• Craig
      September 12, 2018 at 12:48 am

      If one is honest they see that the assumptions behind neo-classical economics are bogus. If they don’t see it there’s probably some un-integrated assumption of theirs that prevents such recognition.

      If there was a democratic president that demagogued as aggressively, blatantly lied continually, was as disintegrative of our institutions and obscured already established facts (the Trump Tower meeting) by covering things up as Trump…I’d be with the republican majority in impeaching and convicting him.

      Economists are very smart. If they were also wise they’d see the solutions to the problems they’re stymied by. Look everywhere, especially where no one else is looking and where orthodoxy says you shouldn’t look, and you’ll be much more aware than almost everybody…and you might just change the world.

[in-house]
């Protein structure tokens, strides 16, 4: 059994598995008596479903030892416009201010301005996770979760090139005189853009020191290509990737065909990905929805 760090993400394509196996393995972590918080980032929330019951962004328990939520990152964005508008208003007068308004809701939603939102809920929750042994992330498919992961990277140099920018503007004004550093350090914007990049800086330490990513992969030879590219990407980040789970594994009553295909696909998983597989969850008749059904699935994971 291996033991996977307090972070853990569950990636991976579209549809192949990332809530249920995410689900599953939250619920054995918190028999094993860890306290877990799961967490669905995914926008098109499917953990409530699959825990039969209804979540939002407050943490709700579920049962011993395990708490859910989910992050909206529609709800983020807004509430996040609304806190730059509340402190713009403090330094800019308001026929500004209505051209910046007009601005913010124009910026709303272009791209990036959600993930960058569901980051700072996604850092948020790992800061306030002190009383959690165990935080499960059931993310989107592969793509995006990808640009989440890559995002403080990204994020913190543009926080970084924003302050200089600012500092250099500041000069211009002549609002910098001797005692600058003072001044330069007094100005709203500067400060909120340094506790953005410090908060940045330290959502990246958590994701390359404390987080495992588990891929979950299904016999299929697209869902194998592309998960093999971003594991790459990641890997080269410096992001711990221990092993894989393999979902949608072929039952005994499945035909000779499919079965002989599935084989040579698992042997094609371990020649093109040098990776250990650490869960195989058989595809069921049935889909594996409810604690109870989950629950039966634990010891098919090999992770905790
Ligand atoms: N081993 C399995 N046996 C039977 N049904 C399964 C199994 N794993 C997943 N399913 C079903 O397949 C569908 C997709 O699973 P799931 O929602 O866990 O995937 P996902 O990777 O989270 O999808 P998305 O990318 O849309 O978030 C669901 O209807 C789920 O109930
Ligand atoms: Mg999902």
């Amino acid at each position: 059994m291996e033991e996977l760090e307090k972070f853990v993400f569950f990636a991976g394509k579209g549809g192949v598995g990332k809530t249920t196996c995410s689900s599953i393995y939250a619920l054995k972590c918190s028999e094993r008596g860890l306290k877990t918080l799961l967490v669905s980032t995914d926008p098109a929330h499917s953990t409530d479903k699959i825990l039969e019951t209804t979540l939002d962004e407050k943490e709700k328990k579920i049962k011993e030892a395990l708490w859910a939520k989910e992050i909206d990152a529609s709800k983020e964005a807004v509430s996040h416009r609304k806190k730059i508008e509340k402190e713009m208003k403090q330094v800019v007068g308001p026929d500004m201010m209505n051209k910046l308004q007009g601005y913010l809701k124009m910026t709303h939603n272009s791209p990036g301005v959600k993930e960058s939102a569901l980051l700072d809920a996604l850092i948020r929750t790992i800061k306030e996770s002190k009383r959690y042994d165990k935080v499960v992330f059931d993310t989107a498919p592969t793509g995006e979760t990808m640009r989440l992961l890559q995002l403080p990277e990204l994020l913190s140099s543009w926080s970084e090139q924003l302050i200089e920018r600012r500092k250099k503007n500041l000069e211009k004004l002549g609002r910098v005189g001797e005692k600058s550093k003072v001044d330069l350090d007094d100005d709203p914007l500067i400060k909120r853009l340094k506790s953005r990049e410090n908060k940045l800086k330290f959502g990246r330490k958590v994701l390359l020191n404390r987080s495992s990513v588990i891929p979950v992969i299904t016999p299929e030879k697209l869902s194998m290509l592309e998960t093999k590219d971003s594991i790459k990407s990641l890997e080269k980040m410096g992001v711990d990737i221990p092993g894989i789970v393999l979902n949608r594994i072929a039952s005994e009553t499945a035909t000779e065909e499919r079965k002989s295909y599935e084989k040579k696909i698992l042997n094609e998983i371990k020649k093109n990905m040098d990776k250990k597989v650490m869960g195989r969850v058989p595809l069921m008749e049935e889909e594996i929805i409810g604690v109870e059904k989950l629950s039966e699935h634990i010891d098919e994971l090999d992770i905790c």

To double everyone’s individual purchasing power and hence double the amount of money available for every enterprise’s goods and services, realize that the pricing, money and accounting systems are all digital, and use a digital policy at the point of retail sale to discount prices and have the monetary authority rebate the discount back to the enterprise giving the discount.

      Voila! No more individual income or business revenue scarcity, not just the elimination of inflation, but the painless and beneficial implementation of price deflation into profit making economic systems….and hence paradigm change in economics and money systems.